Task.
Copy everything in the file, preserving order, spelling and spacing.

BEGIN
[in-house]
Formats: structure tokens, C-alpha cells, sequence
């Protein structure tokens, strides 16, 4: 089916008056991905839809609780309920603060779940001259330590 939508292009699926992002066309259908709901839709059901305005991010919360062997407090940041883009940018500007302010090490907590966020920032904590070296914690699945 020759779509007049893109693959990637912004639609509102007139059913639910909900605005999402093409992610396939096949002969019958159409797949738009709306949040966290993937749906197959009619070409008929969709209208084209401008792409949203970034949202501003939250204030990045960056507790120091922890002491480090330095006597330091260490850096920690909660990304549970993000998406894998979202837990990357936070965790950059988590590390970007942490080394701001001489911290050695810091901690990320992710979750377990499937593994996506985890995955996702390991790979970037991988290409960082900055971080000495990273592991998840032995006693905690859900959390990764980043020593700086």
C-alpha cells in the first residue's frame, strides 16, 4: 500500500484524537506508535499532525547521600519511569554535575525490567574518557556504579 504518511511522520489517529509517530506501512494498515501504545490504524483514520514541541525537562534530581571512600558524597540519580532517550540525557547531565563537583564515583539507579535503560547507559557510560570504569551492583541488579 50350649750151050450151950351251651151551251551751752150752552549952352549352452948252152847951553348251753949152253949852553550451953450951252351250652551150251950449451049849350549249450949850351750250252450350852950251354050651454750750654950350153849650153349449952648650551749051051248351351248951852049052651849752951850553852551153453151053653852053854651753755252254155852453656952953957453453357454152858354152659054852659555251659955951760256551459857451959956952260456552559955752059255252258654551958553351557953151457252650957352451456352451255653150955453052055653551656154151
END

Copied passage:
[in-house]
Formats: structure tokens, C-alpha cells, sequence
């Protein structure tokens, strides 16, 4: 089916008056991905839809609780309920603060779940001259330590 939508292009699926992002066309259908709901839709059901305005991010919360062997407090940041883009940018500007302010090490907590966020920032904590070296914690699945 020759779509007049893109693959990637912004639609509102007139059913639910909900605005999402093409992610396939096949002969019958159409797949738009709306949040966290993937749906197959009619070409008929969709209208084209401008792409949203970034949202501003939250204030990045960056507790120091922890002491480090330095006597330091260490850096920690909660990304549970993000998406894998979202837990990357936070965790950059988590590390970007942490080394701001001489911290050695810091901690990320992710979750377990499937593994996506985890995955996702390991790979970037991988290409960082900055971080000495990273592991998840032995006693905690859900959390990764980043020593700086």
C-alpha cells in the first residue's frame, strides 16, 4: 500500500484524537506508535499532525547521600519511569554535575525490567574518557556504579 504518511511522520489517529509517530506501512494498515501504545490504524483514520514541541525537562534530581571512600558524597540519580532517550540525557547531565563537583564515583539507579535503560547507559557510560570504569551492583541488579 50350649750151050450151950351251651151551251551751752150752552549952352549352452948252152847951553348251753949152253949852553550451953450951252351250652551150251950449451049849350549249450949850351750250252450350852950251354050651454750750654950350153849650153349449952648650551749051051248351351248951852049052651849752951850553852551153453151053653852053854651753755252254155852453656952953957453453357454152858354152659054852659555251659955951760256551459857451959956952260456552559955752059255252258654551958553351557953151457252650957352451456352451255653150955453052055653551656154151